The next step was simple: the base commander had promised “the same level of support to comparable events,” so a request was made for a similar level of financial support for Rock Beyond Belief.

The approval was a no-brainer, and the base legal staff recommended that Rock Beyond Belief receive the same support Rock the Fort had received.

The last step would be the signature of the garrison commander. He “approved” the event per se, but added what Justin rightly called “crippling restrictions.” Instead of the outdoor post-parade ground that Rock the Fort had used, Rock Beyond Belief would be confined to an indoor theatre that holds 700. There would be no financial support of any kind. And unlike Rock the Fort, he required that all advertising carry a disclaimer that the event carried “no endorsement by Fort Bragg, the US Army, or the Department of Defense.”

Justin had no choice but to cancel.

The whole thing rang loud bells for me. Justin was attempting to hold the Army to its own stated principles, not to mention the US Constitution. And instead of progressing straight to court over Rock the Fort, he had chosen to request equal treatment. A promise of equal treatment was made, then withdrawn.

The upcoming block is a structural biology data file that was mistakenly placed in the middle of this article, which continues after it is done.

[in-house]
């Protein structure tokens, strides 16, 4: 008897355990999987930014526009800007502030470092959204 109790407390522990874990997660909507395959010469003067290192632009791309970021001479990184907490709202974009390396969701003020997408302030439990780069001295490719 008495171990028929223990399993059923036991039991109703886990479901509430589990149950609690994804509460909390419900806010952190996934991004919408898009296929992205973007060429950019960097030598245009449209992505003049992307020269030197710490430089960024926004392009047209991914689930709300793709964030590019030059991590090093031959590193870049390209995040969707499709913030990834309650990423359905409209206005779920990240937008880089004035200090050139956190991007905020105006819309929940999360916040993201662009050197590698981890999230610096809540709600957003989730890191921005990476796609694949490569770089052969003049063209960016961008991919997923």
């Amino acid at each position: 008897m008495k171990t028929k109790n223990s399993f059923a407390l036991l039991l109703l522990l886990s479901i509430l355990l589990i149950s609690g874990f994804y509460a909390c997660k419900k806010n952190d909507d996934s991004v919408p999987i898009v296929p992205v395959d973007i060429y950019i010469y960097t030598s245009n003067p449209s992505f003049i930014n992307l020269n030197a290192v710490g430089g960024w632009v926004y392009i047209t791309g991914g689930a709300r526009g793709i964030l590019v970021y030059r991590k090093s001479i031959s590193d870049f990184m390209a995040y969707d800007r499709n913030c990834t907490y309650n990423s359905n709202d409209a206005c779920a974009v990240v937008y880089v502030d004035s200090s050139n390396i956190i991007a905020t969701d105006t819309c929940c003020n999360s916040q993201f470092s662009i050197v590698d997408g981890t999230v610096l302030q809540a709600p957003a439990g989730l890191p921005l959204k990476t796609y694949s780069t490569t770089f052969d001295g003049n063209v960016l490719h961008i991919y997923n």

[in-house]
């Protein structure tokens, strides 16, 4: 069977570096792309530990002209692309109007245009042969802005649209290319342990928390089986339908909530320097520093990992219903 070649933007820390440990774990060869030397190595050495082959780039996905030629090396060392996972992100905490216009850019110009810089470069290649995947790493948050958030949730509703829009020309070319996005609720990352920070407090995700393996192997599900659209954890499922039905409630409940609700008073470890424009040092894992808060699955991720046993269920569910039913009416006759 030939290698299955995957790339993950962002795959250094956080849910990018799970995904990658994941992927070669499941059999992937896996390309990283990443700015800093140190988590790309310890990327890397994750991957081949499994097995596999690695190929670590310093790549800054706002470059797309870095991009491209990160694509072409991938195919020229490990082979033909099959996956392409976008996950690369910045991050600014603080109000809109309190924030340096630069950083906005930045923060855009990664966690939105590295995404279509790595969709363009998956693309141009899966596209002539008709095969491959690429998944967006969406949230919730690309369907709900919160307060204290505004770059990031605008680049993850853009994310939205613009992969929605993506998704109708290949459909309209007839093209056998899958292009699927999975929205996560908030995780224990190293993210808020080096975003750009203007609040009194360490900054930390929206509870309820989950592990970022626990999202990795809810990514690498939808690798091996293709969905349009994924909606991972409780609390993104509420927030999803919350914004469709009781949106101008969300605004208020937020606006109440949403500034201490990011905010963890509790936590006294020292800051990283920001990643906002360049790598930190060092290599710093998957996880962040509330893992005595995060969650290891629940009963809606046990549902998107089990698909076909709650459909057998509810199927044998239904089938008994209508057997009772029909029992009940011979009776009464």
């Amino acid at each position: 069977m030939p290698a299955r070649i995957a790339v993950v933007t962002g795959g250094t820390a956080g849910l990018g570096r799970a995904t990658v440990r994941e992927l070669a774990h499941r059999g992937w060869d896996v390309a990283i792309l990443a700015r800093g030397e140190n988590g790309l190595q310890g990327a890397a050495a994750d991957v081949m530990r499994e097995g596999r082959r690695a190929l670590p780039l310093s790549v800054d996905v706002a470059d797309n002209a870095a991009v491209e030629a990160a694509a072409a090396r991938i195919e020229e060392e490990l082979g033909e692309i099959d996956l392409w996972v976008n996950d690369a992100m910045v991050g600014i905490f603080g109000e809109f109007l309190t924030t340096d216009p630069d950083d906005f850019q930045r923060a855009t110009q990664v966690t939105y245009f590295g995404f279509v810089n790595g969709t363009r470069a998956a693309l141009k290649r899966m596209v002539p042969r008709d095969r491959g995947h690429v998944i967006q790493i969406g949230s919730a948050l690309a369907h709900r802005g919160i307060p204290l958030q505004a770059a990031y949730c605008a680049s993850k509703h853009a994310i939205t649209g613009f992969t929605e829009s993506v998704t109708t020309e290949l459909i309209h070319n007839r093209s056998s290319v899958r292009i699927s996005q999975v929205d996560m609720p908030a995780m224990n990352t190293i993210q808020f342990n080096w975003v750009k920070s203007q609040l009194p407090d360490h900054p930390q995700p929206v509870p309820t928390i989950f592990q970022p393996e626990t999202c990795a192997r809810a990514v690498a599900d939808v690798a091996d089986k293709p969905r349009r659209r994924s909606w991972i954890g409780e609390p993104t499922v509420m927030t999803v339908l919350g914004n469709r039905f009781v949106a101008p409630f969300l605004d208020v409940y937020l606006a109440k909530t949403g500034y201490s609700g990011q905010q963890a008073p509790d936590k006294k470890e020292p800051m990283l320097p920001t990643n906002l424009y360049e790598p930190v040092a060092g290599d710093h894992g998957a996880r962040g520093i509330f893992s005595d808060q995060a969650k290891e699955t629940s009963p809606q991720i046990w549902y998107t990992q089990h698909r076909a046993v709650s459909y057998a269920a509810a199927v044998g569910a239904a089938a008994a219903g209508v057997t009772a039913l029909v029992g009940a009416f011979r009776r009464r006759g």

Eight years ago I tried something similar, albeit on a smaller scale. I was on the faculty of a Catholic women’s college that trumpeted an atmosphere of open inquiry and critical thinking in all of its public statements and recruitment materials. All points of view were said to be welcome in this vibrant marketplace of ideas.

The college also considers itself a feminist institution, but the fact that the overwhelming majority of feminist pioneers have been atheists or agnostics was never mentioned. So when an informal student humanist group I advised wanted to bring Annie Laurie Gaylor on campus to talk about feminism and freethought, I thought it a perfect fit with the college’s stated values. Annie Laurie wrote Women Without Superstition, the definitive book on the topic.

We reserved the room, clearly stating the nature of the event, paid the required fee, and received an approved contract. We advertised openly on campus and in the papers for four weeks. But 45 minutes before the event, a security guard arrived and locked the hall, “By order of the president.”

I called Sister Anita for an explanation and was told that I had not reserved the hall. When I replied that I had the reservation in hand, she was silent for several seconds.

“Look Dale,” she finally said, “this just isn’t going to happen.”

The next day, as word of the lockout spread, she sent a campus-wide email claiming that I had intentionally misrepresented the nature of the event. The day after that, the first student protest in the history of the college took place on the quad. Major media stories ensued, and I received some blistering hate mail.